of G. So it is interesting to find such vertices v that T(v,c) holds for every co(G)
coloring of G  v. We call such vertices Tucker vertices.
a kcolor&o is a mapping c:V*{1,2 ..... k} such that
* Corresponding author. Email: frederic.maffray@imag.fr.
0012365X/98/$19.00 Copyright (~) 1998 Elsevier Science B.V. All rights reserved
PH S0012365X(97)000824
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2 H. Ai't Haddaddne et al./Discrete Mathematics 183 (1998) 116
It would be interesting to characterize the class of graphs where every induced
subgraph has a Tucker vertex, but this seems to be too hard. In this paper we investigate
the following Property (P) of a vertex v: the union of any four K4's containing v
contains a Ks. Equivalently, the neighbourhood of v has the following property (P4):
the union of any four triangles contains a K4. The main result is:
Theorem 1. If the union of any four K4's containing v contains a K5 then v is a
Tucker vertex.
The proof of this theorem is based on the description of graphs with property (P4)
given in the next section.
We can define the class ~ of graphs such that every induced subgraph H has a
vertex with Property (P). Given such a graph we can order its vertices as Vl ..... v,
so that vl has Property (P) in G, v2 has Property (P) in G vl, etc. The existence
of such an ordering is a characteristic of graphs in qq; indeed, if H is an induced
subgraph of G and i is the smallest subscript such that vi E V(H) then it is clear
that vi has Property (P) in H. Finding such an ordering is algorithmically easy since
testing Property (P) is a polynomial task, as shown in the next section. Hence (~ is a
polynomially recognizable class.
Now recall Berge's Strong Perfect Graph Conjecture: a graph is perfect if and only
if it contains no odd chordless cycle (odd hole) and no complement C2k+1 of an
odd chordless cycle (odd antihole). Tucker proved that every K4free graph satisfies
Berge's conjecture, namely that every graph containing no K4, no odd hole and no C7
is perfect.
m
Corollary 1. Let G be a graph in f# and containing no odd hole and no C7. Then G
is perfect.
Proof. We prove this corollary by induction on [V[. By Theorem 1, the graph G has
a Tucker vertex v. By the induction hypothesis, G  v admits an og(G  v)coloring. If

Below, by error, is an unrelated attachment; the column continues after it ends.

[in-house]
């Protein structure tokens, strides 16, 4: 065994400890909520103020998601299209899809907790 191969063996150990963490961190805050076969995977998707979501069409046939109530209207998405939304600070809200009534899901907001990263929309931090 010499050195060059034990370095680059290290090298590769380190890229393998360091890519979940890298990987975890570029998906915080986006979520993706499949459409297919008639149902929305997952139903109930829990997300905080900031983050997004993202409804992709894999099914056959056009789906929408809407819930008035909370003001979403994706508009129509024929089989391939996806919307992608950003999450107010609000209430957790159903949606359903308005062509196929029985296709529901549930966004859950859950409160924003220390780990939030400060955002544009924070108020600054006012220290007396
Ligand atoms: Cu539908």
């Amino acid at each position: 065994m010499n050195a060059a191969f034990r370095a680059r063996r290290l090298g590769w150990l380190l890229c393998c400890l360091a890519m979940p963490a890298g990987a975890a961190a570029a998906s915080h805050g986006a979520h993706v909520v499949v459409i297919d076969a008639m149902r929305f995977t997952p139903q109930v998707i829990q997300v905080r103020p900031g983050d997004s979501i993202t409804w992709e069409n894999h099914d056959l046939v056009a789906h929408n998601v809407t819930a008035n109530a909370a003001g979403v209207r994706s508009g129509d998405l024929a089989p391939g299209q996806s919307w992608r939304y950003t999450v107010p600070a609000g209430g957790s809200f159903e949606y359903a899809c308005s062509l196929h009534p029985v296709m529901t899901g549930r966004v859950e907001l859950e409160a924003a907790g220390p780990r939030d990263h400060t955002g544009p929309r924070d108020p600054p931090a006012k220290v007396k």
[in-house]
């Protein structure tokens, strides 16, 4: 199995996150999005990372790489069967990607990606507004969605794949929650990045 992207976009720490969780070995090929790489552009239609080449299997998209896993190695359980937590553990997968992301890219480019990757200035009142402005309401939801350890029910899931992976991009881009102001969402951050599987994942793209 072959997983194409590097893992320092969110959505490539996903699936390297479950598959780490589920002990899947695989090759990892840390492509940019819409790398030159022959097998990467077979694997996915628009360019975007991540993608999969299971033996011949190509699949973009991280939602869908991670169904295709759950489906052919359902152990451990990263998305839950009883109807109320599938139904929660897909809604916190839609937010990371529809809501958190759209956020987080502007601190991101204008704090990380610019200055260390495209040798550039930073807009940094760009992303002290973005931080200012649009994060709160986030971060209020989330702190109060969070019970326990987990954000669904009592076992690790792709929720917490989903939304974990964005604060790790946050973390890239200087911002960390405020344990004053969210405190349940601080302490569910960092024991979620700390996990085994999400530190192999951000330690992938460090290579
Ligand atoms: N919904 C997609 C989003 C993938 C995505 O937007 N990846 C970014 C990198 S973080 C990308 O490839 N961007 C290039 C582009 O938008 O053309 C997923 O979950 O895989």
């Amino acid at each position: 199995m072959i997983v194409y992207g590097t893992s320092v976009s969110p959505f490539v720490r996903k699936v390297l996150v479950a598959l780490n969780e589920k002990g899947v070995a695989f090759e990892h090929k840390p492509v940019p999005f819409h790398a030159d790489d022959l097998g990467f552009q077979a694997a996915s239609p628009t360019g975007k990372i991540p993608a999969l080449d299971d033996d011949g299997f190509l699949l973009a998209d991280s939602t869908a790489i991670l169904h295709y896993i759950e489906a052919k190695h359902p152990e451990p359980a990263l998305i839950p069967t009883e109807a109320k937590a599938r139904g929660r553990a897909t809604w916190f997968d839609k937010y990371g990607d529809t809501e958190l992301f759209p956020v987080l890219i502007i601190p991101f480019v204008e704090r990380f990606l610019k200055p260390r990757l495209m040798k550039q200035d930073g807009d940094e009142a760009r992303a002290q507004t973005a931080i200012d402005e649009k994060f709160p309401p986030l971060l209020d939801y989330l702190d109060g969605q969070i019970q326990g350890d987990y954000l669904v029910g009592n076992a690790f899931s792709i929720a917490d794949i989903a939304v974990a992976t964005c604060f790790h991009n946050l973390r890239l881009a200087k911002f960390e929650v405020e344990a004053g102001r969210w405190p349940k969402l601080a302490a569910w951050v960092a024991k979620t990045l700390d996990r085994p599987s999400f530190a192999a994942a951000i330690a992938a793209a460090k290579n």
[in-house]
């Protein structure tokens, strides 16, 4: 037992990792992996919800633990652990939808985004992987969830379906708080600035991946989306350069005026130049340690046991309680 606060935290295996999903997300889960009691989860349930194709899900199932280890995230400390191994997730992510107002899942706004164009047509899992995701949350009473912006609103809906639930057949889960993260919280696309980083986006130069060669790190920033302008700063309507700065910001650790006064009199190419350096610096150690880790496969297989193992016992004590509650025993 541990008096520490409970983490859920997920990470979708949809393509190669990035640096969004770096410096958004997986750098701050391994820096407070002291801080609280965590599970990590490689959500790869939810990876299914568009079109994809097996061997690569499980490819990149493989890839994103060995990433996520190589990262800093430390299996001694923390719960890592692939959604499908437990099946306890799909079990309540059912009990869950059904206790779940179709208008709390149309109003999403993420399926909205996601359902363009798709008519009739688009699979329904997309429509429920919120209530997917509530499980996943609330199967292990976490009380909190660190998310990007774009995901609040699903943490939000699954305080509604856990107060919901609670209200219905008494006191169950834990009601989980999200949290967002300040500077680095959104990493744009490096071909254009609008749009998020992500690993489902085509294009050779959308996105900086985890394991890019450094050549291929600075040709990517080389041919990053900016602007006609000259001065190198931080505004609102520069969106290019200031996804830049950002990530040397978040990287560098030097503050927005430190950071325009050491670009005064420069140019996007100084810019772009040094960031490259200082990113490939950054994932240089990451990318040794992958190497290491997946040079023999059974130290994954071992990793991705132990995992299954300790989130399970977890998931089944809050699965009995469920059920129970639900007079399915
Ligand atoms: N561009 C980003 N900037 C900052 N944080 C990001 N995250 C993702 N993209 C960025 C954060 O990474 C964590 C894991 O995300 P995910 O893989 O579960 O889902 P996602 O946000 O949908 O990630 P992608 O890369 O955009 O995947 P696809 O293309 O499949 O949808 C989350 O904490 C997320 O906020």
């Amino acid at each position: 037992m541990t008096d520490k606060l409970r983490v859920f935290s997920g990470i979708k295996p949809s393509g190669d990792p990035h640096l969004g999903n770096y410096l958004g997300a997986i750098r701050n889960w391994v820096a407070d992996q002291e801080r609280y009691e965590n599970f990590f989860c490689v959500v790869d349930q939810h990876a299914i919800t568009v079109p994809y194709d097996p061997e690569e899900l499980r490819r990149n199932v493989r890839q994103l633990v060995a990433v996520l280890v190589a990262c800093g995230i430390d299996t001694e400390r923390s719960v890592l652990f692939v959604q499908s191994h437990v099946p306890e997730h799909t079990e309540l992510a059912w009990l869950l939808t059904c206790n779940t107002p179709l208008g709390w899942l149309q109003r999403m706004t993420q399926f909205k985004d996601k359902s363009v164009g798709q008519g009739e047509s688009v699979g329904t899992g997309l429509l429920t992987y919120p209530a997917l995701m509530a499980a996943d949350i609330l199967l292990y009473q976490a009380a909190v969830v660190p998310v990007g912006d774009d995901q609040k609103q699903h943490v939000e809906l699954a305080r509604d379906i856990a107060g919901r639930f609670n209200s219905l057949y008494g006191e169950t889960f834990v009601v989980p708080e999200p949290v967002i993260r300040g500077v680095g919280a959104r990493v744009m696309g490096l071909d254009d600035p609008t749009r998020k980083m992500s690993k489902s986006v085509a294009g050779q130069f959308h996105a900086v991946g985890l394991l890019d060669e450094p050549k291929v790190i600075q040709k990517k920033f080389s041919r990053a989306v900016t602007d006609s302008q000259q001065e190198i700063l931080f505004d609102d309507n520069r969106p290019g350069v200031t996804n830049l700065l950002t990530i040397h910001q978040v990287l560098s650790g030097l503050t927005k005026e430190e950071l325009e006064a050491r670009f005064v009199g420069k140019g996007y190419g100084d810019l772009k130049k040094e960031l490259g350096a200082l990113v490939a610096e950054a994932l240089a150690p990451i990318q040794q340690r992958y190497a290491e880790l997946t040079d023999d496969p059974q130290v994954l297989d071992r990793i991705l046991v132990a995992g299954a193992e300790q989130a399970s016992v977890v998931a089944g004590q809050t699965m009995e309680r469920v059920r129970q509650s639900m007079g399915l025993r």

N(v) contains an o~(G v)clique then og(G)= co(Gv)+ 1 and we assign to v a new
color. In the opposite case, we have co(Gv)= ~o(G). Then, since v is a Tucker vertex,
there exist three colors i,j,k such that the subgraph G ~ induced by Si USjUSkU {v}
is K4free. This G t contains no odd hole and no C7 and by Tucker's theorem it is
perfect, and so we can apply Tucker's algorithm to it. This yields an ~o(G)coloring
of G. []
Recall that a graph is chordal if it does not contain as an induced subgraph any hole
of length at least four. It is well known [2] that every chordal graph either is a clique
or has two nonadjacent simplicial vertices (a vertex is simplicial if its neighbourhood
is a clique). Hence computing co(G) is easy for a chordal graph (see [3]).
Clearly every 3colorable perfect graph is in f~, and every chordal graph too. Also
every linegraph of bipartite graph is in fg; this is because in a such a linegraph,
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H. A~'t HaddadOne et al./ Discrete Mathematics 183 (1998) 116 3
the neighbourhood of every vertex is one or two disjoint and nonadjacent cliques,
and so every vertex has Property (P). Every diamondfree perfect graph is also in c~
(the diamond is the graph K4 e); this is because, as shown by Tucker [9], every
diamondfree perfect has a vertex whose neighbourhood contains at most two disjoint
cliques of size at least three, and this vertex clearly has Property (P).
1. A characterization of property (P4)
Given a graph G, let T(G) be the graph whose vertices are the triangles (cliques of
size three) of G and whose edges are the pairs of triangles of G that have a common
edge. Then G is called tconnected if T(G) is connected. For a given component T/ of
T(G) we may consider the subgraph Gi of G whose edges are those edges that appear
in a triangle that is a vertex of T/. Clearly T(Gi)= ~. The subgraphs Gt ..... Gd such